VENICE. This far-famed city has fallen greatly from its once high importance ; but it will ever remain a most remarkable place. The islands on which the city stands are about 80 in number, divided from each other by narrow canals, which form the highways of communication, as streets in other towns, and are spanned by 450 bridges. Carriages and horses are useless, and therefore not seen in Venice, and their place is supplied by boats called gondole,' which are continually plying in all parts of the town. The city is two miles distant at the nearest point from the main land, and has a circumference of about 8 miles. There is a tide from the Adriatic, which rises a few feet over the lagunes, part of which are left nearly dry at ebb, excepting the 7 large canals, which intersect the lagunes, and keep up the communication between the city and the ports of bIalamocco and Chioggia on the Adriatic, and the landing-places of Mestre, Fusina, and others on the main land. The arsenal or dock-yard is surrounded by a high wall, and occupies an area of about three miles in circumference. When the Abbe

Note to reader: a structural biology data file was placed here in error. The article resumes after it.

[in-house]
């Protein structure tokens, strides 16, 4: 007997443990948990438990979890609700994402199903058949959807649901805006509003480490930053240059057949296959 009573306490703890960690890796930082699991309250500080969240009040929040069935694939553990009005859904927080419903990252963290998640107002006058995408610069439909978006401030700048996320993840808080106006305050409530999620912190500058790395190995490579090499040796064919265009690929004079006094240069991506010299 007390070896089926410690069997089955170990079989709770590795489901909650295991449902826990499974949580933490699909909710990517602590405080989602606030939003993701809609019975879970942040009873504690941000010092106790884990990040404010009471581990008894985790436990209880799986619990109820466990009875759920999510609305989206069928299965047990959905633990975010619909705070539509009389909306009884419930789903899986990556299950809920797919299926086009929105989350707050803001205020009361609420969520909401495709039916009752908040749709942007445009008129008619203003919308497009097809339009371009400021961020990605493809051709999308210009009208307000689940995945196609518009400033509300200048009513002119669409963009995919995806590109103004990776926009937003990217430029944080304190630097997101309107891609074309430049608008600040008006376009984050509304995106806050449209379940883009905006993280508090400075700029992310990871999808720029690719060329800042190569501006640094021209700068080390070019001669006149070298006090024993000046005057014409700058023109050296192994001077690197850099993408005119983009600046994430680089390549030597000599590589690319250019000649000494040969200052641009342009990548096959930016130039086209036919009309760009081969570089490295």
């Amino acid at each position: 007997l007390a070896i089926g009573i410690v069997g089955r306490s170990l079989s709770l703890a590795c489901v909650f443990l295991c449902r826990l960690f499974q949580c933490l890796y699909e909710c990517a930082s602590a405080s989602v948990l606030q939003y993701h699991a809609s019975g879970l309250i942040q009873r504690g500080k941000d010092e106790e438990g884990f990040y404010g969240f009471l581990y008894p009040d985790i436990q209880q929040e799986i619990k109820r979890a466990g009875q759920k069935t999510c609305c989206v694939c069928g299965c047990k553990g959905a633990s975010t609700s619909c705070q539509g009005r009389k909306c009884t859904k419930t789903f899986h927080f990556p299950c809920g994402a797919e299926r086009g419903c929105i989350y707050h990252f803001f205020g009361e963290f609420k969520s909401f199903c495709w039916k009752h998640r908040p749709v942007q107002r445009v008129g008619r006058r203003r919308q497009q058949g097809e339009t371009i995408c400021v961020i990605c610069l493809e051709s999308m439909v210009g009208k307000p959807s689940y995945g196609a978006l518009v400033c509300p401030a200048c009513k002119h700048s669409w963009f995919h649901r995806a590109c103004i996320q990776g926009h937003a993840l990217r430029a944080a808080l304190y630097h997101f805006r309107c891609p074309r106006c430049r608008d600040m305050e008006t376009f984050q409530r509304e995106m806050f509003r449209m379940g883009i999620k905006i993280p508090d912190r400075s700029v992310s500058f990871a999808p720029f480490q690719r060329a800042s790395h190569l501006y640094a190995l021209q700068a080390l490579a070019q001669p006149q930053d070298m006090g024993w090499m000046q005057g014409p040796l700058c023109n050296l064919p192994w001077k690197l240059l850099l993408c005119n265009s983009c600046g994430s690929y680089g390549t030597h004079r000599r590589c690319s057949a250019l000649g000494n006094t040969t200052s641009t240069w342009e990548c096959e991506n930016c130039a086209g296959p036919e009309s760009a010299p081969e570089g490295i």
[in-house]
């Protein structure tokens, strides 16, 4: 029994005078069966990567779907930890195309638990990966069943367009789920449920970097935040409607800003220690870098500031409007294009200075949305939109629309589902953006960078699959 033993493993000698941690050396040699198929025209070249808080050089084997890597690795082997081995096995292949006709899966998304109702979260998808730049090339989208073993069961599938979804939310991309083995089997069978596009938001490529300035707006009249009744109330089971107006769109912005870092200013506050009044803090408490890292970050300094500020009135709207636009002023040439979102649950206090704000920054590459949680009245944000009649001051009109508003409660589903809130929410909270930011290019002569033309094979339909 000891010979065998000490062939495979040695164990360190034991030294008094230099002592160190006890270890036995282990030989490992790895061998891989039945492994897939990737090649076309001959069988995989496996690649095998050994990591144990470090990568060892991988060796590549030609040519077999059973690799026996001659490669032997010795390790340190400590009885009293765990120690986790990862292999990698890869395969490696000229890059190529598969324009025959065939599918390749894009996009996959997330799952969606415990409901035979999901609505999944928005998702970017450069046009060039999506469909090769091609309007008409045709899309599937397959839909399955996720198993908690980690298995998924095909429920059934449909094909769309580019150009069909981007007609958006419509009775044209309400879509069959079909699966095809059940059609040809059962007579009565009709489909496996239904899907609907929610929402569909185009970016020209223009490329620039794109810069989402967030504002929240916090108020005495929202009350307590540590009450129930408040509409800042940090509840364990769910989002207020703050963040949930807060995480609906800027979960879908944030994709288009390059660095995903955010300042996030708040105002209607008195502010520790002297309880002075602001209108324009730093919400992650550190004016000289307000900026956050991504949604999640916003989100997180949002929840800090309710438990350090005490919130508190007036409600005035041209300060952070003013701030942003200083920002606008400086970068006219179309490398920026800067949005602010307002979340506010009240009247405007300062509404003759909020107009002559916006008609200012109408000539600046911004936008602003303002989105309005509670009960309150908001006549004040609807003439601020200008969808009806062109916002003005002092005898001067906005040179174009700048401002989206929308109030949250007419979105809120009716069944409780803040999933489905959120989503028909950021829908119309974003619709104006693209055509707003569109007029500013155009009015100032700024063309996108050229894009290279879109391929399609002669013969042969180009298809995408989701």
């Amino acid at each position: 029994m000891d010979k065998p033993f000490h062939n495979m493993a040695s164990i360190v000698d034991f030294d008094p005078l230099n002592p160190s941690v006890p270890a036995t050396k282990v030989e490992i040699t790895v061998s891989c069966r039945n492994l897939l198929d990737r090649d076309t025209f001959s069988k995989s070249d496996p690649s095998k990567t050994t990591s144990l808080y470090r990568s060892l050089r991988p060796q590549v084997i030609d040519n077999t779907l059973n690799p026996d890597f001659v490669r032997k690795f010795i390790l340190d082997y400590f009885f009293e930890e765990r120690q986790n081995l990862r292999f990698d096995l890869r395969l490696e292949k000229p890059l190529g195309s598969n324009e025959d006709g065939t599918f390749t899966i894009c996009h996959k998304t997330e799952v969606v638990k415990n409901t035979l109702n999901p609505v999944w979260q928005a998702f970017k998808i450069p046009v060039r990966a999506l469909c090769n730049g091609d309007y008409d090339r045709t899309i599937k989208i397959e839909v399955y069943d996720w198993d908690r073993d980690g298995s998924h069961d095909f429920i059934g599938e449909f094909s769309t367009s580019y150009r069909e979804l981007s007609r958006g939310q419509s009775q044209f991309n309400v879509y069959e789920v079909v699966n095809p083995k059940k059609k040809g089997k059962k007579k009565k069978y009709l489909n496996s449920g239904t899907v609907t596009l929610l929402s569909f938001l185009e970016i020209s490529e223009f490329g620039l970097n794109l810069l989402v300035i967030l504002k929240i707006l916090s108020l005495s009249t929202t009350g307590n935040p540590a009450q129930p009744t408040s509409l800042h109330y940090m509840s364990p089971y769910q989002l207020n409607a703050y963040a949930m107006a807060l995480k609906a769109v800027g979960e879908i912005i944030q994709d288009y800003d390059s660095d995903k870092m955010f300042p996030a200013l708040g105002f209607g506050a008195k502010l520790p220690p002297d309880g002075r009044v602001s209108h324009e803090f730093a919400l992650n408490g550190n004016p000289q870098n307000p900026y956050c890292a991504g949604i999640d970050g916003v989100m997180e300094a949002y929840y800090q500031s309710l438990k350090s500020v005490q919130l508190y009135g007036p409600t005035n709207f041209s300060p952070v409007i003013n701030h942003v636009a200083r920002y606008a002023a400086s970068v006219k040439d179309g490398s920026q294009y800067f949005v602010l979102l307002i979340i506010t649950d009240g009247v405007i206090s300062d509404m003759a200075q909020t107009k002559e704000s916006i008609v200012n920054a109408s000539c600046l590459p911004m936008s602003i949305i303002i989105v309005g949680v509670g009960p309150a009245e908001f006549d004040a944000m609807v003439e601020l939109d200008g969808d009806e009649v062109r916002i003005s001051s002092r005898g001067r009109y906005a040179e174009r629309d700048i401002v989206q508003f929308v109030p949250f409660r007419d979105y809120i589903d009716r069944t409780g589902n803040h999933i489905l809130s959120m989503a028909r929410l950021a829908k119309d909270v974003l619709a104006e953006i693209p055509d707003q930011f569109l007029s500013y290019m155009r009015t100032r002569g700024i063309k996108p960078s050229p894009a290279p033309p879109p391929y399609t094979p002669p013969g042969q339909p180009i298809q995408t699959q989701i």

Richard saw it (1761-2), there were about forty ships of war, of which twelve were three deckers, in the docks ready for sea ; arms for 150,000 men, 2500 pieces of brass ordnance, besides 1500 iron cannon, and vast stores of provisions ; oables, sails, timber for ship-build ing, brought from the forests of Istria and Dalmatia, and all other appurtenances of such an establishment. The arsenal is now the dockyard for the insignificant Austrian navy. A railroad has been formed between Venice and Verona. The mercantile shipping of the port has assumed a new activity, and trades all over the Mediterranean. The number of vessels which enter the port of Venice yearly is between 1200 and 1300, including small craft; and Venice has seemed within the last ten or twelve years to show symptoms of com mercial revival ; but the disasters of 1849 gave it a severe check.